Recently Patricia Jaggernauth, a former Bell Media employee, filed a complaint under the Canadian Human Rights Act (the “Act”), with respect to the racial and gender discrimination she faced from the company during her 11 years of tenure at CP24. Jaggernauth has been a familiar face on CP24, filling in as a weather specialist, co-host, and remote reporter countless times over the years. The complaint alleges discrimination on the grounds of race, gender, and disability, and that this discrimination resulted in Jaggernauth being passed over for promotions and offering her limited job opportunities, despite attempting to limit her ability to obtain work outside of the company.
Racial and Gender Discrimination at Bell Media
Jaggernauth has provided numerous examples of the racial and gender discrimination she experienced. Although she frequently received accolades from Bell for her performance, this never translated to stable employment or increased compensation. Instead, she often worked several weeks in a row without a day off because she had no way of knowing how much work she would be granted.
Of course, this insecure employment meant that Jaggernauth had to take other jobs to earn an acceptable income. This ended this summer when Bell Media management began to require her to obtain approval to take paid jobs outside of their company. This seriously interfered with Jaggernauth’s ability to operate as a journalist and had grave implications for her career.
Jaggernauth’s Bell Media Exit Draws Comparisons to Lisa LaFlamme
This ongoing situation with Bell was detrimental to Jaggernauth’s mental health. Jaggernauth claims mental health struggles are not uncommon among the staff at CP24. This is not entirely surprising, given that Jaggernauth’s story echoes that of Lisa LaFlamme, which we wrote about in August. For many years, both these female journalists faced a different workplace than their coworkers, based on factors entirely outside of their control. Despite the fact that we are well into the 21st century, it seems that the ideas of whiteness and maleness continue to play a role in decision-making in the workplace. Even such decision-making, on a subconscious level, can profoundly impact the careers of individuals.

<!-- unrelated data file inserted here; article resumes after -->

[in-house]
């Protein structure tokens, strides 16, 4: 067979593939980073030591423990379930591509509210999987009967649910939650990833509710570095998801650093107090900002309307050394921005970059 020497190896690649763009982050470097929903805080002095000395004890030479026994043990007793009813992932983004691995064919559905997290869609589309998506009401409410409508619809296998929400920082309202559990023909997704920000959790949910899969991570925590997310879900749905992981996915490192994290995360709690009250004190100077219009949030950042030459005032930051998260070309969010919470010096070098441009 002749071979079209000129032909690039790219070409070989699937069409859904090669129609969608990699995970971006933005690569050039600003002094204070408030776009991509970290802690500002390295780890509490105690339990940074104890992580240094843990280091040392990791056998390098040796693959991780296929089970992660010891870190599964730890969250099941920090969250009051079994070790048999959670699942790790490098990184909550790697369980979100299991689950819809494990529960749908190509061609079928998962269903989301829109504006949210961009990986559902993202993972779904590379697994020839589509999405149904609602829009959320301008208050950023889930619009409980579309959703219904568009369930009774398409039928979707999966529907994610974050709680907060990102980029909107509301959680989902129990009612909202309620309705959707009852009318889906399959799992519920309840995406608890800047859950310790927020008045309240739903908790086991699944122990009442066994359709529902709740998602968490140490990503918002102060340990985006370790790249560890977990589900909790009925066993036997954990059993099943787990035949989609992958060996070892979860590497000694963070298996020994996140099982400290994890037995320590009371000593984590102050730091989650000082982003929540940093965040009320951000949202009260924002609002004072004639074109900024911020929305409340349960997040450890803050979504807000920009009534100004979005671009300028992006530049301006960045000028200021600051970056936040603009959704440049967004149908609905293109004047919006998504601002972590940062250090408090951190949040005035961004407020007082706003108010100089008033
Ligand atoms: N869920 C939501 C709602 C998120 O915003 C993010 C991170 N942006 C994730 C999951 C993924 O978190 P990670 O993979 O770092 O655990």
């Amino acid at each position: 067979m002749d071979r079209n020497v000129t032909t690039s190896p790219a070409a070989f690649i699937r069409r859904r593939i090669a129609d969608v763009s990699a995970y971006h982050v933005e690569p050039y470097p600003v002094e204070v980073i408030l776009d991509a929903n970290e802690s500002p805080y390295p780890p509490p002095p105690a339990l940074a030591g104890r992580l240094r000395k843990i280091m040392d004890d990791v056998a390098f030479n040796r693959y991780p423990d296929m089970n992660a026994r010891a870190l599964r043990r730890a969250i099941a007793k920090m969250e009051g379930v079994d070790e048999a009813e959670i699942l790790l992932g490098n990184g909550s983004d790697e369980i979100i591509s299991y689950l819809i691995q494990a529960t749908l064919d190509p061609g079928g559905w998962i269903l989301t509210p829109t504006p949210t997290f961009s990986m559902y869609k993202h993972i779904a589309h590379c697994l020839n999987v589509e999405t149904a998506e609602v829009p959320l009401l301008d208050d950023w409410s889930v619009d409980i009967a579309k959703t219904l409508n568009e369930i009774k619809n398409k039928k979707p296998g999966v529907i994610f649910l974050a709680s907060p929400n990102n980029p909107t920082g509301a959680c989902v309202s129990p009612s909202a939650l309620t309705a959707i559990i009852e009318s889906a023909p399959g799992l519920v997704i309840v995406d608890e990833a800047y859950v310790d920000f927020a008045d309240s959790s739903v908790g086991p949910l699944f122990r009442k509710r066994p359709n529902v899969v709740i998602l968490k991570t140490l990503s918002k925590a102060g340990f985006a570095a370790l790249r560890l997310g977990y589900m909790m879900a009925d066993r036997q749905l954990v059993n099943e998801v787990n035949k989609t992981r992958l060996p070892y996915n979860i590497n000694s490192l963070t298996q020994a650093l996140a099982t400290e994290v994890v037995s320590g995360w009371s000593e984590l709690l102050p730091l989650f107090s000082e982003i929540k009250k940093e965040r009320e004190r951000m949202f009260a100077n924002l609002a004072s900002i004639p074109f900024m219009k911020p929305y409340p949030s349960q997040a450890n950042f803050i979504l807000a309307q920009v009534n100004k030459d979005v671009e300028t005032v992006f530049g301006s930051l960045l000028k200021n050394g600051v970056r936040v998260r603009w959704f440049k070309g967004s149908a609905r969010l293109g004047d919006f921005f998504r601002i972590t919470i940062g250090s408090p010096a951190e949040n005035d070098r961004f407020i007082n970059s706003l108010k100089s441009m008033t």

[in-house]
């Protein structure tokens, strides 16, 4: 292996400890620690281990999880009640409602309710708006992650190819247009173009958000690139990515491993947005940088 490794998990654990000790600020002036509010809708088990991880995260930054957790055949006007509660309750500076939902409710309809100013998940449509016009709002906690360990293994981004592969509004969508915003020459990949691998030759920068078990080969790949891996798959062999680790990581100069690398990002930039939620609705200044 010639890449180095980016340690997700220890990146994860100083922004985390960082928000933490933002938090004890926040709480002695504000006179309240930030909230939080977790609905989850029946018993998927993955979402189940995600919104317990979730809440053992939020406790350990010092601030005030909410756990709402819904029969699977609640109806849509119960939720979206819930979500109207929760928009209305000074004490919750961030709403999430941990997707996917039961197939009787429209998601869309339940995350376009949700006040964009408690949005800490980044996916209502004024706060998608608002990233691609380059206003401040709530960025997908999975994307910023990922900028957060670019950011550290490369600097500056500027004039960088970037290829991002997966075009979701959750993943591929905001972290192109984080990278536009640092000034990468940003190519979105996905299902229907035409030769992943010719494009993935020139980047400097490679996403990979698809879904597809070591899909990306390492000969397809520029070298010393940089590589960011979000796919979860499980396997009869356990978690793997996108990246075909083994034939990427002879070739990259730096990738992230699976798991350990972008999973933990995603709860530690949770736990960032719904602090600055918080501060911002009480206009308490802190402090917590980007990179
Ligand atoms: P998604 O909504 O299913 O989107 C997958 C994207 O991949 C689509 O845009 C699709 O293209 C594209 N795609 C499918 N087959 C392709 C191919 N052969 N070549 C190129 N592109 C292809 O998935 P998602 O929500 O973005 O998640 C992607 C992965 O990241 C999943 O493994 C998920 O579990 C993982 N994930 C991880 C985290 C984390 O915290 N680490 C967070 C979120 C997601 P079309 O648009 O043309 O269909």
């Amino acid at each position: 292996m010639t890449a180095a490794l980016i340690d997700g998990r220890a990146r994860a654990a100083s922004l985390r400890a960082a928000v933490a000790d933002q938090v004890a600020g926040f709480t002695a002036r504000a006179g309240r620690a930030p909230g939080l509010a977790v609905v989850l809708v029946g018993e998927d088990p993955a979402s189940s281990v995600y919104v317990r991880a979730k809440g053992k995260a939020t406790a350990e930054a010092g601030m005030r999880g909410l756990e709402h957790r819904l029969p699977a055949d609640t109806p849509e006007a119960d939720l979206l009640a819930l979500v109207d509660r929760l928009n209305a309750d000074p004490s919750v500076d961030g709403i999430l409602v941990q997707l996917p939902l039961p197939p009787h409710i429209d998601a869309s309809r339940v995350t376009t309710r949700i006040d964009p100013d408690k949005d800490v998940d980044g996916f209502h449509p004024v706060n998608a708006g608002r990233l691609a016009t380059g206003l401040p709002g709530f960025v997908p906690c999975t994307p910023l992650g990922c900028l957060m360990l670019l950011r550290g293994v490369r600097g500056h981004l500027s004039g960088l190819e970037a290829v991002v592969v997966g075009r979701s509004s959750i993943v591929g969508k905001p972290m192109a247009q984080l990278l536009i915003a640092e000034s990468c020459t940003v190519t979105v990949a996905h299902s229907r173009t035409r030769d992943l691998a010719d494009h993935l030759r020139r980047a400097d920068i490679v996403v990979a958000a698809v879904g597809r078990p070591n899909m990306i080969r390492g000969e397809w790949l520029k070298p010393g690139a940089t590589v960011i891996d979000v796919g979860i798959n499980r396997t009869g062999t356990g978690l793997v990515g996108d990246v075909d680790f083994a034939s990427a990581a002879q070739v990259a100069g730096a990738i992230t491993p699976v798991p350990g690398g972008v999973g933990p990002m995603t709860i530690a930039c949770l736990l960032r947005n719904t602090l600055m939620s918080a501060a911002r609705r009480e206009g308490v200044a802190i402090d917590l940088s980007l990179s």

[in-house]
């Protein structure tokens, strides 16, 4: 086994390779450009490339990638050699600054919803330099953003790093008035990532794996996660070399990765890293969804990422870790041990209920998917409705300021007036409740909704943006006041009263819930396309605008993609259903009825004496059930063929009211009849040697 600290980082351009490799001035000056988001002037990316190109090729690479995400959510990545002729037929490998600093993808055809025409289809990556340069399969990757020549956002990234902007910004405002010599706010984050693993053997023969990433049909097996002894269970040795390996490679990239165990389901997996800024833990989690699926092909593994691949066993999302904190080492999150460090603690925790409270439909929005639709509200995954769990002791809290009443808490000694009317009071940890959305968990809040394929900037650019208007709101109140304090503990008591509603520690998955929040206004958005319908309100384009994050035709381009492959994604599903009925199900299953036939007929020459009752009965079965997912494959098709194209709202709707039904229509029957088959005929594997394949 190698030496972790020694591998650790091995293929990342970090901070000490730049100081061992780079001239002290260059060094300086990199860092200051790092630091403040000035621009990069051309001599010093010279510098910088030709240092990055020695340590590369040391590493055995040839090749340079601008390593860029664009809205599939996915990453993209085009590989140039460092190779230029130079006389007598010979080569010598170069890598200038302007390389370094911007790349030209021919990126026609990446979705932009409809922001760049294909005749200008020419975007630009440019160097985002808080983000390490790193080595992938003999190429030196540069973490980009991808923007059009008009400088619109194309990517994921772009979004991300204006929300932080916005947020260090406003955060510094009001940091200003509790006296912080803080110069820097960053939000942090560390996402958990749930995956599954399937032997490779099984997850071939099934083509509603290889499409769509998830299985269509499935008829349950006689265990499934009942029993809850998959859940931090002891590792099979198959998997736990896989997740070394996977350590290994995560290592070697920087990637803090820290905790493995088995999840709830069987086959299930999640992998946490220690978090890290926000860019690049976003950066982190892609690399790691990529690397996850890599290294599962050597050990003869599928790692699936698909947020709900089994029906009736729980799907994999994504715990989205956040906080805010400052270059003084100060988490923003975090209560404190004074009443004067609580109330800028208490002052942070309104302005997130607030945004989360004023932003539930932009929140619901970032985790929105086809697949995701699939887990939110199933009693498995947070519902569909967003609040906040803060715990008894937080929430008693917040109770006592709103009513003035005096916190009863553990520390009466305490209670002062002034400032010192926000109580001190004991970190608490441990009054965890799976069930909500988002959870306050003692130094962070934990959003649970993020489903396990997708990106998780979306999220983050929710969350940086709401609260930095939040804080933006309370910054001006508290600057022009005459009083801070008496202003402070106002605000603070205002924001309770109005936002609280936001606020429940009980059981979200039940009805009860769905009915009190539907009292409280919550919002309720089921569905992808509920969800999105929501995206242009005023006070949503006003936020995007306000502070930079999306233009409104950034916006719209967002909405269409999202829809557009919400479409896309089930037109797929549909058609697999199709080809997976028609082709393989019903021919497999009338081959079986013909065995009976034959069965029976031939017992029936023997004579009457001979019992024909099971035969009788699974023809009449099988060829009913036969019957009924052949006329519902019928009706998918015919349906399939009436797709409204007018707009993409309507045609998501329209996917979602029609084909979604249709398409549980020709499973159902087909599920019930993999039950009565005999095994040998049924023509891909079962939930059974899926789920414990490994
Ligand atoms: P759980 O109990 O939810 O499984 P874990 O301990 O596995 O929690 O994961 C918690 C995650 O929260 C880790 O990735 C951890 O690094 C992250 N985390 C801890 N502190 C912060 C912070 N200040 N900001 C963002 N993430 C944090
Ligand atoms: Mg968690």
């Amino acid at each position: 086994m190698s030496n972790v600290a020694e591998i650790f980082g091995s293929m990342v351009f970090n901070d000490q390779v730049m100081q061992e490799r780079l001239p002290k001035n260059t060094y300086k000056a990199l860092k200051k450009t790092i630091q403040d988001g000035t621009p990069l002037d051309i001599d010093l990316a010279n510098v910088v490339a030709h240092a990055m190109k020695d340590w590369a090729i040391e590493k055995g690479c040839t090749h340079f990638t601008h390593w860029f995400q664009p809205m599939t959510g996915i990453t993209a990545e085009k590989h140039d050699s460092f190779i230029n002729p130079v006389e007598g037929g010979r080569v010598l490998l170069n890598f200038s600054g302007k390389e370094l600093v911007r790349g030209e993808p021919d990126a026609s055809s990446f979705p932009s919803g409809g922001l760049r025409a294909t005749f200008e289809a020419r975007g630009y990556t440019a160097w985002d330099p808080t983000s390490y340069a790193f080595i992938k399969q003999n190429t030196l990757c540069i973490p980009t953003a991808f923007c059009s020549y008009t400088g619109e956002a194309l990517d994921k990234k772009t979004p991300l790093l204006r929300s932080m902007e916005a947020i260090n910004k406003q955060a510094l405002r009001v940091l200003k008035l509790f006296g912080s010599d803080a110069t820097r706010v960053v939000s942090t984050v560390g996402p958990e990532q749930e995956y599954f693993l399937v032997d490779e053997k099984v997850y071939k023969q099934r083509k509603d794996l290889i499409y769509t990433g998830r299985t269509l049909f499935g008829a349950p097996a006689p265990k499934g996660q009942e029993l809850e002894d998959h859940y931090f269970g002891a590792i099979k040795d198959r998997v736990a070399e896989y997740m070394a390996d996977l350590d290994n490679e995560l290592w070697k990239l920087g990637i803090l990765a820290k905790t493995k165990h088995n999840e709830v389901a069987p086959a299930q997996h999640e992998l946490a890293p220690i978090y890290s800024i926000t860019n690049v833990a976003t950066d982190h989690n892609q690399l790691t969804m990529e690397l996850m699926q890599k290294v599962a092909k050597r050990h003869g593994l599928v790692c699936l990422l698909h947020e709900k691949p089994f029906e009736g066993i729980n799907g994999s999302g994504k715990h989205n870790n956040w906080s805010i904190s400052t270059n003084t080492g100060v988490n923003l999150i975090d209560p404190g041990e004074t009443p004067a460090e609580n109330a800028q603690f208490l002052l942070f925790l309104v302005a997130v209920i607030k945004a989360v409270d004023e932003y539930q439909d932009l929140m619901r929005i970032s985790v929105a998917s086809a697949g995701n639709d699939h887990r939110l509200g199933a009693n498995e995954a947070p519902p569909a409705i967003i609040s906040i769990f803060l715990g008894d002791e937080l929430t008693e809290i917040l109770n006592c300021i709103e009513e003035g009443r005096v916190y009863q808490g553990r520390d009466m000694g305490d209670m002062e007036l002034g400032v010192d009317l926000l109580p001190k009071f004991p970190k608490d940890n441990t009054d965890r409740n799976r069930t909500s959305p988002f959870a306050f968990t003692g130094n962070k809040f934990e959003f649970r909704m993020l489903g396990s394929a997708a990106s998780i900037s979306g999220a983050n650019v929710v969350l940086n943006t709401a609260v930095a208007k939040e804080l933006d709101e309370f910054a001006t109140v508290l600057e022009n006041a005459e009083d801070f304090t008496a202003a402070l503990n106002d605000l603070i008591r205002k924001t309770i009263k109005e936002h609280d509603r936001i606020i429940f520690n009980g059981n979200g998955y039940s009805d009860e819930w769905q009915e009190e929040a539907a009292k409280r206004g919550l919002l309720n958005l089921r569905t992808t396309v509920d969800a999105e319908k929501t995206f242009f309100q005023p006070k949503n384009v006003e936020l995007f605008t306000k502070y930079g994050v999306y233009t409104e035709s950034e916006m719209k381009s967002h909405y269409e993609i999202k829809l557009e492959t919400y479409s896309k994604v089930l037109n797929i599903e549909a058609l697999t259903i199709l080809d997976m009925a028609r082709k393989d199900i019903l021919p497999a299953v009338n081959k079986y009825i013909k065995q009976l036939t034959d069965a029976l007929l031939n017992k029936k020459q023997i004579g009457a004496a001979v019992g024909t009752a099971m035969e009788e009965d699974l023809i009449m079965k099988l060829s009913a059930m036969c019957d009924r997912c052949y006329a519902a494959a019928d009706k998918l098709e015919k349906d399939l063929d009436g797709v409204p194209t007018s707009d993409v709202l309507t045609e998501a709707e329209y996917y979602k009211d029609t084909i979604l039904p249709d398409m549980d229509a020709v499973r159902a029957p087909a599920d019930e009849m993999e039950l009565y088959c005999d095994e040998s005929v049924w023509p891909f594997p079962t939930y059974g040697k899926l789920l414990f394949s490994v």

Unfortunately, Jaggernauth’s experiences are not unique in the Canadian workplace. The Canadian Human Rights Commission, the government agency that will process her claim, is the exclusive forum for racial and gender discrimination claims against federally regulated entities, like Bell Media and other telecommunications and broadcasting companies.
If you are a racialized employee who has been demoted, mistreated, or harassed, you may be a victim of race discrimination at your workplace and you may be constructively dismissed and entitled to a severance package. To better understand your workplace rights and explore the viability of a potential claim, we encourage employees and employers to seek legal advice. We at Whitten & Lublin are happy to provide insight and advice into your specific circumstances. If you are looking for employment lawyers and would like more information on what Whitten & Lublin can do for you, please contact us online or by phone at (416) 640-2667 today.
Author: Carson Healey